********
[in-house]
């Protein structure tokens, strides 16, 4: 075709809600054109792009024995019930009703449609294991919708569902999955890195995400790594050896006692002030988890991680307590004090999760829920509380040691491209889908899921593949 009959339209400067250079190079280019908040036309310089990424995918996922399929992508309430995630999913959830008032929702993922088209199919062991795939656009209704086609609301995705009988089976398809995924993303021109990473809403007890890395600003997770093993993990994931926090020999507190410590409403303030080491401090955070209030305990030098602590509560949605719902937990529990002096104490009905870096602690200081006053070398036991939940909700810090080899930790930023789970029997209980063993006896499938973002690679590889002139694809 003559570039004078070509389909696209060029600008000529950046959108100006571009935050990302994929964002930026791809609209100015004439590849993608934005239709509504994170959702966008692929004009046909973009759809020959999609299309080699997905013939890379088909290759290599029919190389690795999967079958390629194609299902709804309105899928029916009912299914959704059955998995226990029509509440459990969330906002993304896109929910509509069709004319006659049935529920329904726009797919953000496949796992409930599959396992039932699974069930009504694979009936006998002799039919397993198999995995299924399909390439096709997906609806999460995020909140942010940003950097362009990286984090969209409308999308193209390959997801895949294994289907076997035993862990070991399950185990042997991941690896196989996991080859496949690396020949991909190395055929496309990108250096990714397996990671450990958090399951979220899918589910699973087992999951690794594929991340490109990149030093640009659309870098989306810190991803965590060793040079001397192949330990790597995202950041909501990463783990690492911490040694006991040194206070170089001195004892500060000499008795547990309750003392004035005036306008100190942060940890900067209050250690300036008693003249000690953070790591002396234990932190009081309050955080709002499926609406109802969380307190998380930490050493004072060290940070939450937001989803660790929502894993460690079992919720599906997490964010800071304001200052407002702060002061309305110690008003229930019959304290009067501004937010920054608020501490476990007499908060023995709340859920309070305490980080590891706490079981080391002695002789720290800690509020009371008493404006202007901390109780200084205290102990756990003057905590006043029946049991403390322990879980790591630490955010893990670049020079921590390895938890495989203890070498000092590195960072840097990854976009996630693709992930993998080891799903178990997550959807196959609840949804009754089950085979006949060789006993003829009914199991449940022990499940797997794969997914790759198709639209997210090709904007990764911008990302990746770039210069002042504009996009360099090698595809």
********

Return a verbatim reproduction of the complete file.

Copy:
[in-house]
């Protein structure tokens, strides 16, 4: 075709809600054109792009024995019930009703449609294991919708569902999955890195995400790594050896006692002030988890991680307590004090999760829920509380040691491209889908899921593949 009959339209400067250079190079280019908040036309310089990424995918996922399929992508309430995630999913959830008032929702993922088209199919062991795939656009209704086609609301995705009988089976398809995924993303021109990473809403007890890395600003997770093993993990994931926090020999507190410590409403303030080491401090955070209030305990030098602590509560949605719902937990529990002096104490009905870096602690200081006053070398036991939940909700810090080899930790930023789970029997209980063993006896499938973002690679590889002139694809 003559570039004078070509389909696209060029600008000529950046959108100006571009935050990302994929964002930026791809609209100015004439590849993608934005239709509504994170959702966008692929004009046909973009759809020959999609299309080699997905013939890379088909290759290599029919190389690795999967079958390629194609299902709804309105899928029916009912299914959704059955998995226990029509509440459990969330906002993304896109929910509509069709004319006659049935529920329904726009797919953000496949796992409930599959396992039932699974069930009504694979009936006998002799039919397993198999995995299924399909390439096709997906609806999460995020909140942010940003950097362009990286984090969209409308999308193209390959997801895949294994289907076997035993862990070991399950185990042997991941690896196989996991080859496949690396020949991909190395055929496309990108250096990714397996990671450990958090399951979220899918589910699973087992999951690794594929991340490109990149030093640009659309870098989306810190991803965590060793040079001397192949330990790597995202950041909501990463783990690492911490040694006991040194206070170089001195004892500060000499008795547990309750003392004035005036306008100190942060940890900067209050250690300036008693003249000690953070790591002396234990932190009081309050955080709002499926609406109802969380307190998380930490050493004072060290940070939450937001989803660790929502894993460690079992919720599906997490964010800071304001200052407002702060002061309305110690008003229930019959304290009067501004937010920054608020501490476990007499908060023995709340859920309070305490980080590891706490079981080391002695002789720290800690509020009371008493404006202007901390109780200084205290102990756990003057905590006043029946049991403390322990879980790591630490955010893990670049020079921590390895938890495989203890070498000092590195960072840097990854976009996630693709992930993998080891799903178990997550959807196959609840949804009754089950085979006949060789006993003829009914199991449940022990499940797997794969997914790759198709639209997210090709904007990764911008990302990746770039210069002042504009996009360099090698595809």